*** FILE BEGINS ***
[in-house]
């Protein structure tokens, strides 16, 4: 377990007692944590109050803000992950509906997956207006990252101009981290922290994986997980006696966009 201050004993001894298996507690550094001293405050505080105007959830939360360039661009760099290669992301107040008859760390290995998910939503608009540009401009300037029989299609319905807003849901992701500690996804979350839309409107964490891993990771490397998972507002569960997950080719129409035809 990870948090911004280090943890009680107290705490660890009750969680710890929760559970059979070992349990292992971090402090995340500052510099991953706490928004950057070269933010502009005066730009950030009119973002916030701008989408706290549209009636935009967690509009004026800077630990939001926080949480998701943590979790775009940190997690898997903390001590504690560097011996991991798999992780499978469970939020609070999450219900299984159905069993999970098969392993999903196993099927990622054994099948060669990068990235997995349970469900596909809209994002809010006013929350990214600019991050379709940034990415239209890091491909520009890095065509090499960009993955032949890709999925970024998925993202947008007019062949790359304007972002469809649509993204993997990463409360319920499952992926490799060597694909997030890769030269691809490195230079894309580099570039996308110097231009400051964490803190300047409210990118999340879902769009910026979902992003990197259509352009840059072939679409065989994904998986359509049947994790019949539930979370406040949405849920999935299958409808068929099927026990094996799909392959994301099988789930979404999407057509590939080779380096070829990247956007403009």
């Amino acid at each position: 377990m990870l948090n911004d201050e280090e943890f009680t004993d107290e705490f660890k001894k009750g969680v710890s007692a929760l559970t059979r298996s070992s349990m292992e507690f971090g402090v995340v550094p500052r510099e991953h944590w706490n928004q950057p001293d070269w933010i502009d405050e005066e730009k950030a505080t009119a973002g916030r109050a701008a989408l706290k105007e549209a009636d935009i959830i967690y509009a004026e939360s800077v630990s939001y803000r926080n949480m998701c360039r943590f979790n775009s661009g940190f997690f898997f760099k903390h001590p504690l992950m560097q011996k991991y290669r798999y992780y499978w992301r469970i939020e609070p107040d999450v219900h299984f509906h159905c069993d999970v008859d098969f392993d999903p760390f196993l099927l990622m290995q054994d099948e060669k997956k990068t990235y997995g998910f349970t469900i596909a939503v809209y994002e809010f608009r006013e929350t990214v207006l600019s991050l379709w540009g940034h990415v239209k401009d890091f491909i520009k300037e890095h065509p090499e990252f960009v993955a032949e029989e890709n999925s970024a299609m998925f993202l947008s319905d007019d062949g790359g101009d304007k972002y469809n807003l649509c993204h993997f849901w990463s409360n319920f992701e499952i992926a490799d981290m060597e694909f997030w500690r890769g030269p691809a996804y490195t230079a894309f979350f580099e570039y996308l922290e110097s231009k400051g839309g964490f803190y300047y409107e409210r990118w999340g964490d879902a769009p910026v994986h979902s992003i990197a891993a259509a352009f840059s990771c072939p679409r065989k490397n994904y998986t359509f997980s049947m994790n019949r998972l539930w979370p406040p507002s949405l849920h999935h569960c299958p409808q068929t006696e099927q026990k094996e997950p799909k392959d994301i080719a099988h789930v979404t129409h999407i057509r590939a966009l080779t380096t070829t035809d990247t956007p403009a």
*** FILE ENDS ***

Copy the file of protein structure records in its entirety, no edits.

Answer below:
[in-house]
């Protein structure tokens, strides 16, 4: 377990007692944590109050803000992950509906997956207006990252101009981290922290994986997980006696966009 201050004993001894298996507690550094001293405050505080105007959830939360360039661009760099290669992301107040008859760390290995998910939503608009540009401009300037029989299609319905807003849901992701500690996804979350839309409107964490891993990771490397998972507002569960997950080719129409035809 990870948090911004280090943890009680107290705490660890009750969680710890929760559970059979070992349990292992971090402090995340500052510099991953706490928004950057070269933010502009005066730009950030009119973002916030701008989408706290549209009636935009967690509009004026800077630990939001926080949480998701943590979790775009940190997690898997903390001590504690560097011996991991798999992780499978469970939020609070999450219900299984159905069993999970098969392993999903196993099927990622054994099948060669990068990235997995349970469900596909809209994002809010006013929350990214600019991050379709940034990415239209890091491909520009890095065509090499960009993955032949890709999925970024998925993202947008007019062949790359304007972002469809649509993204993997990463409360319920499952992926490799060597694909997030890769030269691809490195230079894309580099570039996308110097231009400051964490803190300047409210990118999340879902769009910026979902992003990197259509352009840059072939679409065989994904998986359509049947994790019949539930979370406040949405849920999935299958409808068929099927026990094996799909392959994301099988789930979404999407057509590939080779380096070829990247956007403009």
């Amino acid at each position: 377990m990870l948090n911004d201050e280090e943890f009680t004993d107290e705490f660890k001894k009750g969680v710890s007692a929760l559970t059979r298996s070992s349990m292992e507690f971090g402090v995340v550094p500052r510099e991953h944590w706490n928004q950057p001293d070269w933010i502009d405050e005066e730009k950030a505080t009119a973002g916030r109050a701008a989408l706290k105007e549209a009636d935009i959830i967690y509009a004026e939360s800077v630990s939001y803000r926080n949480m998701c360039r943590f979790n775009s661009g940190f997690f898997f760099k903390h001590p504690l992950m560097q011996k991991y290669r798999y992780y499978w992301r469970i939020e609070p107040d999450v219900h299984f509906h159905c069993d999970v008859d098969f392993d999903p760390f196993l099927l990622m290995q054994d099948e060669k997956k990068t990235y997995g998910f349970t469900i596909a939503v809209y994002e809010f608009r006013e929350t990214v207006l600019s991050l379709w540009g940034h990415v239209k401009d890091f491909i520009k300037e890095h065509p090499e990252f960009v993955a032949e029989e890709n999925s970024a299609m998925f993202l947008s319905d007019d062949g790359g101009d304007k972002y469809n807003l649509c993204h993997f849901w990463s409360n319920f992701e499952i992926a490799d981290m060597e694909f997030w500690r890769g030269p691809a996804y490195t230079a894309f979350f580099e570039y996308l922290e110097s231009k400051g839309g964490f803190y300047y409107e409210r990118w999340g964490d879902a769009p910026v994986h979902s992003i990197a891993a259509a352009f840059s990771c072939p679409r065989k490397n994904y998986t359509f997980s049947m994790n019949r998972l539930w979370p406040p507002s949405l849920h999935h569960c299958p409808q068929t006696e099927q026990k094996e997950p799909k392959d994301i080719a099988h789930v979404t129409h999407i057509r590939a966009l080779t380096t070829t035809d990247t956007p403009a």